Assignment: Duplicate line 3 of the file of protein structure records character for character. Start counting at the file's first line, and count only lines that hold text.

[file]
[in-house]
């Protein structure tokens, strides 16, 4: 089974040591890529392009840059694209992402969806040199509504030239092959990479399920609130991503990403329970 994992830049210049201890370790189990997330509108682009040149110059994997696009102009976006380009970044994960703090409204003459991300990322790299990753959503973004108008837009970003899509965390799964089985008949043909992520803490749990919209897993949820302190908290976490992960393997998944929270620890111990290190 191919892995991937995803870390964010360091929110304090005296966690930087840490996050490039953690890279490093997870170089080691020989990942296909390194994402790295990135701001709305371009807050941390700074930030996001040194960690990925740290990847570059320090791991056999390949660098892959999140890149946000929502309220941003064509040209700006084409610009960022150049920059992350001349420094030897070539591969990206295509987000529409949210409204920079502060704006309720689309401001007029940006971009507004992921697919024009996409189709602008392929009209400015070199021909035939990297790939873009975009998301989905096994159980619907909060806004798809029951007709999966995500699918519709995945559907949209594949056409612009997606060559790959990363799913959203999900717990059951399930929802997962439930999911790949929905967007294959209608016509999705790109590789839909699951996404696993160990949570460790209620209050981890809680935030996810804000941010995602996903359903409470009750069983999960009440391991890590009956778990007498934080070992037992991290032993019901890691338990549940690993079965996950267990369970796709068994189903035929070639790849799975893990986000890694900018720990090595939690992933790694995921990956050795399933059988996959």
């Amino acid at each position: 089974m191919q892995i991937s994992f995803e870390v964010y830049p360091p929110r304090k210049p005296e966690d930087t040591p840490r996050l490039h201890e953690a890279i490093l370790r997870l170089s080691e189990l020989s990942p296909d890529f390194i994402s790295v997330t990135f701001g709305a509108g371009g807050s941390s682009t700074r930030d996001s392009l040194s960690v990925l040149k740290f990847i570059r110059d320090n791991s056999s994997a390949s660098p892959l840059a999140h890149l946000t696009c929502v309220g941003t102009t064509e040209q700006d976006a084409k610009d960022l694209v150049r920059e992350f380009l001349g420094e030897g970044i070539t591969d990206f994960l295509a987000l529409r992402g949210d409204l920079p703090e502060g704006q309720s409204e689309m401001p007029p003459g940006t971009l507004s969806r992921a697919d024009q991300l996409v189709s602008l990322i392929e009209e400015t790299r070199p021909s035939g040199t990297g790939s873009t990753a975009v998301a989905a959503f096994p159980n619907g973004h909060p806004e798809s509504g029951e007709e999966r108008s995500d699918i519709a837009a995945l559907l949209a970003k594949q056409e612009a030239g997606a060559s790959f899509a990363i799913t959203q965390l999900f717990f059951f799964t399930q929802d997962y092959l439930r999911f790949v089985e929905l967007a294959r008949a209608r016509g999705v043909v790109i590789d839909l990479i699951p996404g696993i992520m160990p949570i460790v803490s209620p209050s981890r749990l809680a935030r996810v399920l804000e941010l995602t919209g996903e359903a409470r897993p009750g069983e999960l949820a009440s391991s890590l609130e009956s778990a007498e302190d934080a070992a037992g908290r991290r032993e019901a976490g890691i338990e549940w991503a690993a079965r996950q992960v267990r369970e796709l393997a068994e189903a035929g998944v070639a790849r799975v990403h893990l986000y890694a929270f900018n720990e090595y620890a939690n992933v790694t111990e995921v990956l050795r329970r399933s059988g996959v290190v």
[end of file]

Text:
């Amino acid at each position: 089974m191919q892995i991937s994992f995803e870390v964010y830049p360091p929110r304090k210049p005296e966690d930087t040591p840490r996050l490039h201890e953690a890279i490093l370790r997870l170089s080691e189990l020989s990942p296909d890529f390194i994402s790295v997330t990135f701001g709305a509108g371009g807050s941390s682009t700074r930030d996001s392009l040194s960690v990925l040149k740290f990847i570059r110059d320090n791991s056999s994997a390949s660098p892959l840059a999140h890149l946000t696009c929502v309220g941003t102009t064509e040209q700006d976006a084409k610009d960022l694209v150049r920059e992350f380009l001349g420094e030897g970044i070539t591969d990206f994960l295509a987000l529409r992402g949210d409204l920079p703090e502060g704006q309720s409204e689309m401001p007029p003459g940006t971009l507004s969806r992921a697919d024009q991300l996409v189709s602008l990322i392929e009209e400015t790299r070199p021909s035939g040199t990297g790939s873009t990753a975009v998301a989905a959503f096994p159980n619907g973004h909060p806004e798809s509504g029951e007709e999966r108008s995500d699918i519709a837009a995945l559907l949209a970003k594949q056409e612009a030239g997606a060559s790959f899509a990363i799913t959203q965390l999900f717990f059951f799964t399930q929802d997962y092959l439930r999911f790949v089985e929905l967007a294959r008949a209608r016509g999705v043909v790109i590789d839909l990479i699951p996404g696993i992520m160990p949570i460790v803490s209620p209050s981890r749990l809680a935030r996810v399920l804000e941010l995602t919209g996903e359903a409470r897993p009750g069983e999960l949820a009440s391991s890590l609130e009956s778990a007498e302190d934080a070992a037992g908290r991290r032993e019901a976490g890691i338990e549940w991503a690993a079965r996950q992960v267990r369970e796709l393997a068994e189903a035929g998944v070639a790849r799975v990403h893990l986000y890694a929270f900018n720990e090595y620890a939690n992933v790694t111990e995921v990956l050795r329970r399933s059988g996959v290190v």